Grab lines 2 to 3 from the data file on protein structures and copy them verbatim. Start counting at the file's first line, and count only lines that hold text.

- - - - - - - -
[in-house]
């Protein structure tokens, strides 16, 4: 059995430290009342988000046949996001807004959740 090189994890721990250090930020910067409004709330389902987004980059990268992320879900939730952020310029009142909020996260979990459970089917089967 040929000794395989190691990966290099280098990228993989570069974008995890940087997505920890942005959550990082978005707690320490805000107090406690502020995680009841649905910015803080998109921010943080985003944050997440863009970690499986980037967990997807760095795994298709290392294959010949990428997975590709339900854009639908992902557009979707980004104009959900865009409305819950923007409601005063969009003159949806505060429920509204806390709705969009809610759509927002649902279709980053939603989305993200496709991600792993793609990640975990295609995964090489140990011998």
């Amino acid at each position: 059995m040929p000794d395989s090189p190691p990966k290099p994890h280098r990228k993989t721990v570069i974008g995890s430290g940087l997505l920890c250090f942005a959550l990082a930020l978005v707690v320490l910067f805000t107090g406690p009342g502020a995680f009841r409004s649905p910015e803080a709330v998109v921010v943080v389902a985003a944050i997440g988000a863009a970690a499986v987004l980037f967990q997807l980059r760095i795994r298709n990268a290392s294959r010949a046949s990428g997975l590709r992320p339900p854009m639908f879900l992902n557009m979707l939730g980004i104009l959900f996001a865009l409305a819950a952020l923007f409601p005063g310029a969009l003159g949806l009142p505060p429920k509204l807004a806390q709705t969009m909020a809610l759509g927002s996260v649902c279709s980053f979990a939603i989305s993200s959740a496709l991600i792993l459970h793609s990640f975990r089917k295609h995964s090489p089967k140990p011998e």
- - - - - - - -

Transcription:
């Protein structure tokens, strides 16, 4: 059995430290009342988000046949996001807004959740 090189994890721990250090930020910067409004709330389902987004980059990268992320879900939730952020310029009142909020996260979990459970089917089967 040929000794395989190691990966290099280098990228993989570069974008995890940087997505920890942005959550990082978005707690320490805000107090406690502020995680009841649905910015803080998109921010943080985003944050997440863009970690499986980037967990997807760095795994298709290392294959010949990428997975590709339900854009639908992902557009979707980004104009959900865009409305819950923007409601005063969009003159949806505060429920509204806390709705969009809610759509927002649902279709980053939603989305993200496709991600792993793609990640975990295609995964090489140990011998």
């Amino acid at each position: 059995m040929p000794d395989s090189p190691p990966k290099p994890h280098r990228k993989t721990v570069i974008g995890s430290g940087l997505l920890c250090f942005a959550l990082a930020l978005v707690v320490l910067f805000t107090g406690p009342g502020a995680f009841r409004s649905p910015e803080a709330v998109v921010v943080v389902a985003a944050i997440g988000a863009a970690a499986v987004l980037f967990q997807l980059r760095i795994r298709n990268a290392s294959r010949a046949s990428g997975l590709r992320p339900p854009m639908f879900l992902n557009m979707l939730g980004i104009l959900f996001a865009l409305a819950a952020l923007f409601p005063g310029a969009l003159g949806l009142p505060p429920k509204l807004a806390q709705t969009m909020a809610l759509g927002s996260v649902c279709s980053f979990a939603i989305s993200s959740a496709l991600i792993l459970h793609s990640f975990r089917k295609h995964s090489p089967k140990p011998e």